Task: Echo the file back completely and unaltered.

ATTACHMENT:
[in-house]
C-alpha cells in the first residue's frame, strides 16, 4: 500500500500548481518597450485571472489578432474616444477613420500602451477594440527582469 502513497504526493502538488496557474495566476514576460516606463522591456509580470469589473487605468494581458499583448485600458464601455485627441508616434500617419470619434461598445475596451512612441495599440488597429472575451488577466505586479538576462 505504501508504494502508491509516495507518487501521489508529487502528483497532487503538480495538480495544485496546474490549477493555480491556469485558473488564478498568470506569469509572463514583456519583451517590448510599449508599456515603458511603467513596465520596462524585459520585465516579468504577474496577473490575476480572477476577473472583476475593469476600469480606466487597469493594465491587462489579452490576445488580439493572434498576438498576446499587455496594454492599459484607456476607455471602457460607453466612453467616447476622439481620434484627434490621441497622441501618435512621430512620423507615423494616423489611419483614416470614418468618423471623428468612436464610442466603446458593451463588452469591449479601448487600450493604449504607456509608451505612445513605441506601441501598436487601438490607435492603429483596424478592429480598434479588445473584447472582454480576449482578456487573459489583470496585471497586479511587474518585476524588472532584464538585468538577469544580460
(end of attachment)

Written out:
[in-house]
C-alpha cells in the first residue's frame, strides 16, 4: 500500500500548481518597450485571472489578432474616444477613420500602451477594440527582469 502513497504526493502538488496557474495566476514576460516606463522591456509580470469589473487605468494581458499583448485600458464601455485627441508616434500617419470619434461598445475596451512612441495599440488597429472575451488577466505586479538576462 505504501508504494502508491509516495507518487501521489508529487502528483497532487503538480495538480495544485496546474490549477493555480491556469485558473488564478498568470506569469509572463514583456519583451517590448510599449508599456515603458511603467513596465520596462524585459520585465516579468504577474496577473490575476480572477476577473472583476475593469476600469480606466487597469493594465491587462489579452490576445488580439493572434498576438498576446499587455496594454492599459484607456476607455471602457460607453466612453467616447476622439481620434484627434490621441497622441501618435512621430512620423507615423494616423489611419483614416470614418468618423471623428468612436464610442466603446458593451463588452469591449479601448487600450493604449504607456509608451505612445513605441506601441501598436487601438490607435492603429483596424478592429480598434479588445473584447472582454480576449482578456487573459489583470496585471497586479511587474518585476524588472532584464538585468538577469544580460